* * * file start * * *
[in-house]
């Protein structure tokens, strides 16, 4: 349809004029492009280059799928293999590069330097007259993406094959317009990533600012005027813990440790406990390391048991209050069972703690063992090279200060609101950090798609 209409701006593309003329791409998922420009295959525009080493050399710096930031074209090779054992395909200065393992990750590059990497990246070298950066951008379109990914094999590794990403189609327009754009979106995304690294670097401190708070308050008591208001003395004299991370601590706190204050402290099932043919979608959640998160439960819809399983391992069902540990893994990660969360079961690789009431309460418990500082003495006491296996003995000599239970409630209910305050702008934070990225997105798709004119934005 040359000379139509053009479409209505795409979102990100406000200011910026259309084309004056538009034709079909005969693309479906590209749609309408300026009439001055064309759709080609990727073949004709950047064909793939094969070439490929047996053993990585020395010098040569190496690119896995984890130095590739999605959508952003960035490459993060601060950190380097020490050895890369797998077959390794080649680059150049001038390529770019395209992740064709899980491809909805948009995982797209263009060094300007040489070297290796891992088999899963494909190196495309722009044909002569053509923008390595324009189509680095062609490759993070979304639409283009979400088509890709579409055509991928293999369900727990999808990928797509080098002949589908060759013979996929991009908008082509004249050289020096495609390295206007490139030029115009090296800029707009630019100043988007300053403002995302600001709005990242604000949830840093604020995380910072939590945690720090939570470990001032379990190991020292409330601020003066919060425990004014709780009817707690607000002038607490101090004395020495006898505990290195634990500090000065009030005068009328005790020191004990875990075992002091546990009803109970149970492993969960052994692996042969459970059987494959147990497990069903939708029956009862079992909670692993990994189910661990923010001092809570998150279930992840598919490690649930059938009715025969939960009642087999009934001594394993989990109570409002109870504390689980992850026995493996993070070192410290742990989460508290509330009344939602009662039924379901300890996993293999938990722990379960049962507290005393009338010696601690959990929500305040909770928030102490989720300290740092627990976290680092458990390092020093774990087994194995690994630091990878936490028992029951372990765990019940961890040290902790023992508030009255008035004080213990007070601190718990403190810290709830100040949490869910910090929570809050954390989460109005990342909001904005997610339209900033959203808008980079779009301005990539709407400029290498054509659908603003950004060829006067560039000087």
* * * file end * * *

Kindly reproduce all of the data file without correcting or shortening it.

[in-house]
């Protein structure tokens, strides 16, 4: 349809004029492009280059799928293999590069330097007259993406094959317009990533600012005027813990440790406990390391048991209050069972703690063992090279200060609101950090798609 209409701006593309003329791409998922420009295959525009080493050399710096930031074209090779054992395909200065393992990750590059990497990246070298950066951008379109990914094999590794990403189609327009754009979106995304690294670097401190708070308050008591208001003395004299991370601590706190204050402290099932043919979608959640998160439960819809399983391992069902540990893994990660969360079961690789009431309460418990500082003495006491296996003995000599239970409630209910305050702008934070990225997105798709004119934005 040359000379139509053009479409209505795409979102990100406000200011910026259309084309004056538009034709079909005969693309479906590209749609309408300026009439001055064309759709080609990727073949004709950047064909793939094969070439490929047996053993990585020395010098040569190496690119896995984890130095590739999605959508952003960035490459993060601060950190380097020490050895890369797998077959390794080649680059150049001038390529770019395209992740064709899980491809909805948009995982797209263009060094300007040489070297290796891992088999899963494909190196495309722009044909002569053509923008390595324009189509680095062609490759993070979304639409283009979400088509890709579409055509991928293999369900727990999808990928797509080098002949589908060759013979996929991009908008082509004249050289020096495609390295206007490139030029115009090296800029707009630019100043988007300053403002995302600001709005990242604000949830840093604020995380910072939590945690720090939570470990001032379990190991020292409330601020003066919060425990004014709780009817707690607000002038607490101090004395020495006898505990290195634990500090000065009030005068009328005790020191004990875990075992002091546990009803109970149970492993969960052994692996042969459970059987494959147990497990069903939708029956009862079992909670692993990994189910661990923010001092809570998150279930992840598919490690649930059938009715025969939960009642087999009934001594394993989990109570409002109870504390689980992850026995493996993070070192410290742990989460508290509330009344939602009662039924379901300890996993293999938990722990379960049962507290005393009338010696601690959990929500305040909770928030102490989720300290740092627990976290680092458990390092020093774990087994194995690994630091990878936490028992029951372990765990019940961890040290902790023992508030009255008035004080213990007070601190718990403190810290709830100040949490869910910090929570809050954390989460109005990342909001904005997610339209900033959203808008980079779009301005990539709407400029290498054509659908603003950004060829006067560039000087």